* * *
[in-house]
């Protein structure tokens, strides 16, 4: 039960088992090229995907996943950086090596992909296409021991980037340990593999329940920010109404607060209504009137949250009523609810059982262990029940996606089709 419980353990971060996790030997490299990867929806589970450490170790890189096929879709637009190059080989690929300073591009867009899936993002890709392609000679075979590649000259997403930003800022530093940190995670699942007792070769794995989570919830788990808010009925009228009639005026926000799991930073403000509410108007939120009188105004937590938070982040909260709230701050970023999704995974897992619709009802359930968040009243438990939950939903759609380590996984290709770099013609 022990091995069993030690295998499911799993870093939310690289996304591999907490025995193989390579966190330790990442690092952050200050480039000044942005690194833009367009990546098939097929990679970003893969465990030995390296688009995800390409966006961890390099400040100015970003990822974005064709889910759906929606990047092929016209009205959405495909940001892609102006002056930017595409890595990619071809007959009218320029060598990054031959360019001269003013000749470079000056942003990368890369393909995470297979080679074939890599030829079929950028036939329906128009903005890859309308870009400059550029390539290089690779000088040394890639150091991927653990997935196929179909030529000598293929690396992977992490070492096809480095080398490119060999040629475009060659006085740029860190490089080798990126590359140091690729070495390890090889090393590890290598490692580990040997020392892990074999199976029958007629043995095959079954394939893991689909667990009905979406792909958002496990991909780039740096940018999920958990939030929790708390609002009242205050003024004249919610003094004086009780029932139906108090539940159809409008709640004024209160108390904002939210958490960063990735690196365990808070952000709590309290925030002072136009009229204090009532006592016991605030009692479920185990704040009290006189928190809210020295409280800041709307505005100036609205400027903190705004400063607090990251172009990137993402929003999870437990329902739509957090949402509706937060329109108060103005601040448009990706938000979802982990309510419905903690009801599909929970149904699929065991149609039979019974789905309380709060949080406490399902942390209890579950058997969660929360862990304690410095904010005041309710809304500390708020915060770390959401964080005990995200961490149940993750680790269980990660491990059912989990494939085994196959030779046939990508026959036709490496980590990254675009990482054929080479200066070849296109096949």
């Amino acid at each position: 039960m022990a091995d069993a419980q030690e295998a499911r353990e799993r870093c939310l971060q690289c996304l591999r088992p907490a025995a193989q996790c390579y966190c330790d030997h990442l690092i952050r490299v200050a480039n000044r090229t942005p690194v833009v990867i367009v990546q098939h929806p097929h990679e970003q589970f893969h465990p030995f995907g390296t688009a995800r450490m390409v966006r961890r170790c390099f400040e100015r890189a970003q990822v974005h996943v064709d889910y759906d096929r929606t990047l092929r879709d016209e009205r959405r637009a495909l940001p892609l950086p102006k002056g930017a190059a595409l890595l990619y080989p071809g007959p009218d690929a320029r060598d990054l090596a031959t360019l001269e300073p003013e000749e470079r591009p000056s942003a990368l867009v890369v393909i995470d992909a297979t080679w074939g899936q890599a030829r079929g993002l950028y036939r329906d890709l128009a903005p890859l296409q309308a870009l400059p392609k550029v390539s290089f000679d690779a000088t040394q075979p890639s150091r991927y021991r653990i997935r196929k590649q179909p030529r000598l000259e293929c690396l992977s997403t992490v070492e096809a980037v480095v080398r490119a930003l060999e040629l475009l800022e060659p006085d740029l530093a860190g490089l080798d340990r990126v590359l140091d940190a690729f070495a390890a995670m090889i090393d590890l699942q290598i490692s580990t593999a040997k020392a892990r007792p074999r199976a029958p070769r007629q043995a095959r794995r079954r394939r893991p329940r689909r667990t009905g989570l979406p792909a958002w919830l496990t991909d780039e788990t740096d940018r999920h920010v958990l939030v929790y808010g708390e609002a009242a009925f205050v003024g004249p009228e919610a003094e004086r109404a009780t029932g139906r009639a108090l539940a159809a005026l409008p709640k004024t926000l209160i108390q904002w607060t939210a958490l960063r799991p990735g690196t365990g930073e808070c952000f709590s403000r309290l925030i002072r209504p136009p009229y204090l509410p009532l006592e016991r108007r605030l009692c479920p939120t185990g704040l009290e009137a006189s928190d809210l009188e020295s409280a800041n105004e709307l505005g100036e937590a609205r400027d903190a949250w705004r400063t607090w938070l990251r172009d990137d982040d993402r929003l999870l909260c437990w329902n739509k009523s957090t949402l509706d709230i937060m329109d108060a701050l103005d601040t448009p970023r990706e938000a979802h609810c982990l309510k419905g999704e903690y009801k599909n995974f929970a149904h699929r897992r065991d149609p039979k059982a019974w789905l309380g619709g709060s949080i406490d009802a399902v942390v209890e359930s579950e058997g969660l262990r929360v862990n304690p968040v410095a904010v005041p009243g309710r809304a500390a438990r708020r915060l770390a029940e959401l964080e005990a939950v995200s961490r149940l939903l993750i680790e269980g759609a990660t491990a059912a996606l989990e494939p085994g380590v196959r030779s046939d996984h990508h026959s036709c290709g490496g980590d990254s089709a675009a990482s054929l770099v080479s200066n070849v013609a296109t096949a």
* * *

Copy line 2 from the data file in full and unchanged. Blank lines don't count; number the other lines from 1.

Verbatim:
């Protein structure tokens, strides 16, 4: 039960088992090229995907996943950086090596992909296409021991980037340990593999329940920010109404607060209504009137949250009523609810059982262990029940996606089709 419980353990971060996790030997490299990867929806589970450490170790890189096929879709637009190059080989690929300073591009867009899936993002890709392609000679075979590649000259997403930003800022530093940190995670699942007792070769794995989570919830788990808010009925009228009639005026926000799991930073403000509410108007939120009188105004937590938070982040909260709230701050970023999704995974897992619709009802359930968040009243438990939950939903759609380590996984290709770099013609 022990091995069993030690295998499911799993870093939310690289996304591999907490025995193989390579966190330790990442690092952050200050480039000044942005690194833009367009990546098939097929990679970003893969465990030995390296688009995800390409966006961890390099400040100015970003990822974005064709889910759906929606990047092929016209009205959405495909940001892609102006002056930017595409890595990619071809007959009218320029060598990054031959360019001269003013000749470079000056942003990368890369393909995470297979080679074939890599030829079929950028036939329906128009903005890859309308870009400059550029390539290089690779000088040394890639150091991927653990997935196929179909030529000598293929690396992977992490070492096809480095080398490119060999040629475009060659006085740029860190490089080798990126590359140091690729070495390890090889090393590890290598490692580990040997020392892990074999199976029958007629043995095959079954394939893991689909667990009905979406792909958002496990991909780039740096940018999920958990939030929790708390609002009242205050003024004249919610003094004086009780029932139906108090539940159809409008709640004024209160108390904002939210958490960063990735690196365990808070952000709590309290925030002072136009009229204090009532006592016991605030009692479920185990704040009290006189928190809210020295409280800041709307505005100036609205400027903190705004400063607090990251172009990137993402929003999870437990329902739509957090949402509706937060329109108060103005601040448009990706938000979802982990309510419905903690009801599909929970149904699929065991149609039979019974789905309380709060949080406490399902942390209890579950058997969660929360862990304690410095904010005041309710809304500390708020915060770390959401964080005990995200961490149940993750680790269980990660491990059912989990494939085994196959030779046939990508026959036709490496980590990254675009990482054929080479200066070849296109096949």